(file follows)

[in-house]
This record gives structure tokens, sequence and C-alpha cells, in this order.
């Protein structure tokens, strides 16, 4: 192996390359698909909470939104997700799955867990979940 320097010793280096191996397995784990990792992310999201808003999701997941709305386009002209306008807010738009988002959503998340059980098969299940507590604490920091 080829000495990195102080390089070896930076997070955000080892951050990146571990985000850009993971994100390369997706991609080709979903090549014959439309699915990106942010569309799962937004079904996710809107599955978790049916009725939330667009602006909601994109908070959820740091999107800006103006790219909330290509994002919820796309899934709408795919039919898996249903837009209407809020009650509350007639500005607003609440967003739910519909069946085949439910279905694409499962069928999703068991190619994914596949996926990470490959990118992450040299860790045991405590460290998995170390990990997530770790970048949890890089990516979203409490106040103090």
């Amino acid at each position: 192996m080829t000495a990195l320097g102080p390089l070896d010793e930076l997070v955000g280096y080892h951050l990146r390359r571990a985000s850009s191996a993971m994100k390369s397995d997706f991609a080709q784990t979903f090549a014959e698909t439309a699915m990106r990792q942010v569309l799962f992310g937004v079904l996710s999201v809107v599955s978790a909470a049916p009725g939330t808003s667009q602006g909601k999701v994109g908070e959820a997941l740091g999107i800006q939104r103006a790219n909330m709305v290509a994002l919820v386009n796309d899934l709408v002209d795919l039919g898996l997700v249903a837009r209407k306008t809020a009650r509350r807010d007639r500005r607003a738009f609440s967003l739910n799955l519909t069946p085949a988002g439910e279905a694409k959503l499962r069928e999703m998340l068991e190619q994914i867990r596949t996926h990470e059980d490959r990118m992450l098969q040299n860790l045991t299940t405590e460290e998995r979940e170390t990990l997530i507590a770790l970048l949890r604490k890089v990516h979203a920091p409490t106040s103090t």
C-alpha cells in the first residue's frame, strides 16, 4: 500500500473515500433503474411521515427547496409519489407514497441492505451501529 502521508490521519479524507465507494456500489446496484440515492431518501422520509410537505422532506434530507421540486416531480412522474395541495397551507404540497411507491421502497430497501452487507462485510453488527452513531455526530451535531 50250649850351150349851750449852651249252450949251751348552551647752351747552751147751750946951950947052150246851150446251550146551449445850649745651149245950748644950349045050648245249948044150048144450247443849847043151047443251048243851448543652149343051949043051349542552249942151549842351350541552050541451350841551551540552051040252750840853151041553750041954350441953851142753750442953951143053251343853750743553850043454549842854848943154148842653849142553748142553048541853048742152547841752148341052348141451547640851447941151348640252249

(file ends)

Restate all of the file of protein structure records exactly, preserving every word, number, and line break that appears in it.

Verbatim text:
[in-house]
This record gives structure tokens, sequence and C-alpha cells, in this order.
């Protein structure tokens, strides 16, 4: 192996390359698909909470939104997700799955867990979940 320097010793280096191996397995784990990792992310999201808003999701997941709305386009002209306008807010738009988002959503998340059980098969299940507590604490920091 080829000495990195102080390089070896930076997070955000080892951050990146571990985000850009993971994100390369997706991609080709979903090549014959439309699915990106942010569309799962937004079904996710809107599955978790049916009725939330667009602006909601994109908070959820740091999107800006103006790219909330290509994002919820796309899934709408795919039919898996249903837009209407809020009650509350007639500005607003609440967003739910519909069946085949439910279905694409499962069928999703068991190619994914596949996926990470490959990118992450040299860790045991405590460290998995170390990990997530770790970048949890890089990516979203409490106040103090």
């Amino acid at each position: 192996m080829t000495a990195l320097g102080p390089l070896d010793e930076l997070v955000g280096y080892h951050l990146r390359r571990a985000s850009s191996a993971m994100k390369s397995d997706f991609a080709q784990t979903f090549a014959e698909t439309a699915m990106r990792q942010v569309l799962f992310g937004v079904l996710s999201v809107v599955s978790a909470a049916p009725g939330t808003s667009q602006g909601k999701v994109g908070e959820a997941l740091g999107i800006q939104r103006a790219n909330m709305v290509a994002l919820v386009n796309d899934l709408v002209d795919l039919g898996l997700v249903a837009r209407k306008t809020a009650r509350r807010d007639r500005r607003a738009f609440s967003l739910n799955l519909t069946p085949a988002g439910e279905a694409k959503l499962r069928e999703m998340l068991e190619q994914i867990r596949t996926h990470e059980d490959r990118m992450l098969q040299n860790l045991t299940t405590e460290e998995r979940e170390t990990l997530i507590a770790l970048l949890r604490k890089v990516h979203a920091p409490t106040s103090t």
C-alpha cells in the first residue's frame, strides 16, 4: 500500500473515500433503474411521515427547496409519489407514497441492505451501529 502521508490521519479524507465507494456500489446496484440515492431518501422520509410537505422532506434530507421540486416531480412522474395541495397551507404540497411507491421502497430497501452487507462485510453488527452513531455526530451535531 50250649850351150349851750449852651249252450949251751348552551647752351747552751147751750946951950947052150246851150446251550146551449445850649745651149245950748644950349045050648245249948044150048144450247443849847043151047443251048243851448543652149343051949043051349542552249942151549842351350541552050541451350841551551540552051040252750840853151041553750041954350441953851142753750442953951143053251343853750743553850043454549842854848943154148842653849142553748142553048541853048742152547841752148341052348141451547640851447941151348640252249